‘Revolutionary changes afoot’ in market for legal services: report
8.1.2020 | Cassandra Maas | 156
In the 2020 Report on the State of the Legal Market, the Center on Ethics and the Legal Profession at the Georgetown University Law Center and Thomson Reuters Legal Executive Institute and Peer Monitor noted that “there has been mounting evidence that revolutionary changes are afoot” in the market for legal services.
Over the past several decades, the legal industry has operated on a model that allowed senior partners in major law firms to control virtually every aspect of legal services. However, according to the report, this model is changing. Clients are gaining more power, and there is growth in the numbers and competitive threats of non-law firm legal competition.
According to the report, alternative legal service providers (ALSPs) are being increasingly used. Global annual revenues increased from an estimated $8.4 billion in 2015 to an estimated at $10.7 billion in 2017. The report estimated that 38 percent of corporations now use ALSPs for litigation as well as for investigation support; 34 percent use ALSPs for legal research services; 32 percent use ALSPs for regulatory risk as well as for compliance services; 32 percent use ALSPs for document review and for coding services; and 28 percent use ALSPs for e-discovery services. For most of these categories, this is double previous numbers. The Big Four accounting and auditing firms—Deloitte, Ernst and Young, KPMG and PricewaterhouseCoopers—have also expanded into the legal market.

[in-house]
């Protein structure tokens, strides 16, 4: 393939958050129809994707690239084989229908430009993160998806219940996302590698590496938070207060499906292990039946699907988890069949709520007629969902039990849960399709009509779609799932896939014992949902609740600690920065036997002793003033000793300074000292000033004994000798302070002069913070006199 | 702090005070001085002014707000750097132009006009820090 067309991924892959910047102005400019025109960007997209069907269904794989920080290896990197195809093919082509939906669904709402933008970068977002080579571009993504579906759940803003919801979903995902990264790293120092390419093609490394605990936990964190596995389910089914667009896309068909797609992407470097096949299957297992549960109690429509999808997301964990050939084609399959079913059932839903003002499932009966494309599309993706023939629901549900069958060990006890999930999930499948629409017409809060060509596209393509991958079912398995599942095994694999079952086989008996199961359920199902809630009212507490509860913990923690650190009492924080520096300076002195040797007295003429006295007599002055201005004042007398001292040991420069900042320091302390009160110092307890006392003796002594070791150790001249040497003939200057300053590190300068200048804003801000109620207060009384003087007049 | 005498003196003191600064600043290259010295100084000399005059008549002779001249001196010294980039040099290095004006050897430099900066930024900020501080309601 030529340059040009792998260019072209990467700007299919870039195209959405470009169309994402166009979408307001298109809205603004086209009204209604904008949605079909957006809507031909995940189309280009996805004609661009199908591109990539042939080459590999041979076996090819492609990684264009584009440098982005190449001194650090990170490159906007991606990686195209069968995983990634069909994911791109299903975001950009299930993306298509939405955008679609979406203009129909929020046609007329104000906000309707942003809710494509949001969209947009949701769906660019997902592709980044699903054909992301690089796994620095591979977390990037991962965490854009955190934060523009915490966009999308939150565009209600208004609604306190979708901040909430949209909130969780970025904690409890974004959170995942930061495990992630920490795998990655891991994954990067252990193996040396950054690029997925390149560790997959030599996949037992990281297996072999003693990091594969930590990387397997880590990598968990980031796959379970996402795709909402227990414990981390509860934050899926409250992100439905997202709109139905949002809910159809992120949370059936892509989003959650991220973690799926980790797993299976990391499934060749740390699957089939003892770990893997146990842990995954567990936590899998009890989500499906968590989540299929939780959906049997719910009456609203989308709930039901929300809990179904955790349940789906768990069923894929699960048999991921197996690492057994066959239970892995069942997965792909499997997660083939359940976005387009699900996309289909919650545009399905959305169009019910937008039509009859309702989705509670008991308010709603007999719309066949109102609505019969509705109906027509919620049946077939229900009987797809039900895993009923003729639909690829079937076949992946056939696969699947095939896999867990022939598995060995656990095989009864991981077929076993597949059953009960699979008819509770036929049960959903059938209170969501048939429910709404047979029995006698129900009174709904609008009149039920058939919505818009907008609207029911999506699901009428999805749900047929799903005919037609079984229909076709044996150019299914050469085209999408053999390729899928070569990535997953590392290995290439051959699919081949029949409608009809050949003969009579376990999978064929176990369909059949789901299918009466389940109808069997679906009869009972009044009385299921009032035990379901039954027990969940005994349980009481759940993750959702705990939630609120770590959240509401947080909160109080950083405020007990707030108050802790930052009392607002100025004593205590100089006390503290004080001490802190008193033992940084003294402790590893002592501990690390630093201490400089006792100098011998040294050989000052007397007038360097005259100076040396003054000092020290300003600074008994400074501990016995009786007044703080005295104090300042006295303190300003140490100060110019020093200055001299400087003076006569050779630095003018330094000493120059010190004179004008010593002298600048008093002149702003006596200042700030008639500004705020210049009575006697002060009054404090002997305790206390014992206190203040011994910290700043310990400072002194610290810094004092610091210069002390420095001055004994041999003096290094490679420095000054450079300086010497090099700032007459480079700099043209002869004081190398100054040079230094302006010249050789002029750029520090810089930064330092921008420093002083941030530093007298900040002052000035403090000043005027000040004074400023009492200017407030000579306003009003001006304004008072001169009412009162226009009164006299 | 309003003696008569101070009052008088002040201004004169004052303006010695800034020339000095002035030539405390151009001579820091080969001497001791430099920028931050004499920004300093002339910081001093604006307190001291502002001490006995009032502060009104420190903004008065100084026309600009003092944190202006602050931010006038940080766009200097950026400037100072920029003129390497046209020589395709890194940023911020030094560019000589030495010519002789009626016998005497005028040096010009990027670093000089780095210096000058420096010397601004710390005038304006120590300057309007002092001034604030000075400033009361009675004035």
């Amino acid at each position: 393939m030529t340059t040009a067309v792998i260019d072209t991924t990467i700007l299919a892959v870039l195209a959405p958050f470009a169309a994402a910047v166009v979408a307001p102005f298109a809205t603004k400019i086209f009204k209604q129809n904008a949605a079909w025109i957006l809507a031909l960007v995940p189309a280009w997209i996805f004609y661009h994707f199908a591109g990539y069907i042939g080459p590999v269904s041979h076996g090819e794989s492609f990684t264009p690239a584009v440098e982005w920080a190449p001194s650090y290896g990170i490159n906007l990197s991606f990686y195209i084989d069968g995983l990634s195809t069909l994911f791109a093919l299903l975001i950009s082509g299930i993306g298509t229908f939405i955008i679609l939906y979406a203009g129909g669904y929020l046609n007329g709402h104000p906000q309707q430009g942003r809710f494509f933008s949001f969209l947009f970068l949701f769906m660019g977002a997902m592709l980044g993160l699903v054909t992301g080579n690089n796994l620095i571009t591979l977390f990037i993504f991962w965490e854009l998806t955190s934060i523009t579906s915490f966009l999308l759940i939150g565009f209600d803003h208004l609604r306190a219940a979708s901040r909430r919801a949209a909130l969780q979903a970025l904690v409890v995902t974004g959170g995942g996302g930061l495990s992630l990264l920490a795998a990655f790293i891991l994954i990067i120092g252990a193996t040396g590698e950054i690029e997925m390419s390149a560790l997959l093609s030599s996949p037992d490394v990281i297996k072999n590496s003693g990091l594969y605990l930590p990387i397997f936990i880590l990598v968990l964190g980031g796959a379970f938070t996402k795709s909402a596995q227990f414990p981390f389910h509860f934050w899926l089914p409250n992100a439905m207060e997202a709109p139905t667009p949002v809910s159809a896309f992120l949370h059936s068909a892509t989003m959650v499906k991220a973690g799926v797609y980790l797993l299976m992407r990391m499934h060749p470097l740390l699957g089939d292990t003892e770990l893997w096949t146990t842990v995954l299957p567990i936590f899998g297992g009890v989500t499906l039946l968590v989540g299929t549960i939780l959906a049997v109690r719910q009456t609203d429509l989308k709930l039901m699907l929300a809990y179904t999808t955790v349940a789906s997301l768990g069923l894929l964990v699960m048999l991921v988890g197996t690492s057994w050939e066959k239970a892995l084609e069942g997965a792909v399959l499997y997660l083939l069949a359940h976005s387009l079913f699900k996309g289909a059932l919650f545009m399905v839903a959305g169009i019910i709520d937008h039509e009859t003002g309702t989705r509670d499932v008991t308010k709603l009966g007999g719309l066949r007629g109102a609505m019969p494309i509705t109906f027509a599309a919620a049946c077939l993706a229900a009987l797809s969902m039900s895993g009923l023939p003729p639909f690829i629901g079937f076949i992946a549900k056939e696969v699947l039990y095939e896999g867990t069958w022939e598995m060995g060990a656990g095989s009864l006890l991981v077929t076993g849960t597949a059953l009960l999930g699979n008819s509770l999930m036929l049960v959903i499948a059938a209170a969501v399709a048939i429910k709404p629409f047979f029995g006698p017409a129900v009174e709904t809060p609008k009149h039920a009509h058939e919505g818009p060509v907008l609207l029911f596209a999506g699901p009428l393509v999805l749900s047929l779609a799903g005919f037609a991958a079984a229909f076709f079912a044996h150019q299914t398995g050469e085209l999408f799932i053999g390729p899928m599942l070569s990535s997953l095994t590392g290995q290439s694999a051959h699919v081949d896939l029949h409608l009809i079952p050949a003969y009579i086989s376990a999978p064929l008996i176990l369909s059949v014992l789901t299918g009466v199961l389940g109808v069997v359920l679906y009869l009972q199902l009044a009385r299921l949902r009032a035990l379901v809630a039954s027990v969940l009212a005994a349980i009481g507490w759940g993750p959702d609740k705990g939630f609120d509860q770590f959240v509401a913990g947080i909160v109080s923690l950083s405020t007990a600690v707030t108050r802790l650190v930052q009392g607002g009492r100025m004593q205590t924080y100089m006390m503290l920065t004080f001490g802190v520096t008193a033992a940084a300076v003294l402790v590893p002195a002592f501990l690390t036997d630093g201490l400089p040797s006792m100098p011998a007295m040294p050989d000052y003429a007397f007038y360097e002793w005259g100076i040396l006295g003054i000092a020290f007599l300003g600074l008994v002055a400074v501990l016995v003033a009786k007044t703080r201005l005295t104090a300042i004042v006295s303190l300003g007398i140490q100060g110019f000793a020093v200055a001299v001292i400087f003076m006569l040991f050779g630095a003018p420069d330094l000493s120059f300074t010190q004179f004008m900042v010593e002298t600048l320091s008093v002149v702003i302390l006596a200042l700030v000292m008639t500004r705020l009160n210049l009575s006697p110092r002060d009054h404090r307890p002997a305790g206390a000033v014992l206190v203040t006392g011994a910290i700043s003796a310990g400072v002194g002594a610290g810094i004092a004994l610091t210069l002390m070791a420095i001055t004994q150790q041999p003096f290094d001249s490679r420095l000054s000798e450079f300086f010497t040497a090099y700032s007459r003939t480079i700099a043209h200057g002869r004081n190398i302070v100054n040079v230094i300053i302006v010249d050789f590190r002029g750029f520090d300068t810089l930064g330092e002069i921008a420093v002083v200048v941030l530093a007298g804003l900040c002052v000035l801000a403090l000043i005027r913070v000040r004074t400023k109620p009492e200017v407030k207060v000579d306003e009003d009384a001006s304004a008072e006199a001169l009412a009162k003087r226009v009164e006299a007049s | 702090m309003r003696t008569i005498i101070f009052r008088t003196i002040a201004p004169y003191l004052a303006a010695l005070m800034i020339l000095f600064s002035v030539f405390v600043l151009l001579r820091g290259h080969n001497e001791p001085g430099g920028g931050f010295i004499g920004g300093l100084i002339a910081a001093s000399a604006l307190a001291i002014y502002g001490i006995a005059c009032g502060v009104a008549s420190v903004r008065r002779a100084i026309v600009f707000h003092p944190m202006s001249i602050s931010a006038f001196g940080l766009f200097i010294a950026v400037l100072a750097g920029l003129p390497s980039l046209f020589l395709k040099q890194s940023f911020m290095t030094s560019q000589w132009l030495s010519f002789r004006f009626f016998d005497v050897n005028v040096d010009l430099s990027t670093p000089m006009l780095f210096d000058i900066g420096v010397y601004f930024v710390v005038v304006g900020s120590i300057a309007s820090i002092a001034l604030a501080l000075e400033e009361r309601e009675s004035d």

In response to these changes, many firms have increasingly used specialists as important members of client-facing teams. For cost, efficiency and quality, many law firms have begun to outsource certain services and partner with other providers. Some firms have taken a “blended approach” that combines traditional legal services with other related professional expertise.
As far as the future goes, the report concludes:
We can fully expect that clients will continue to drive all service providers, including law
firms, toward multidisciplinary practice-type services designed to provide integrated solutions to business problems. That, in turn, suggests a new model in which law firms are more collaborative (with clients as well as with other service providers, including non-law firms); more open to developing multidisciplinary approaches and solutions; more aggressive in pursuing technology-based solutions; more committed to value-based pricing; more focused on outcomes; and more committed to continuous work process improvements.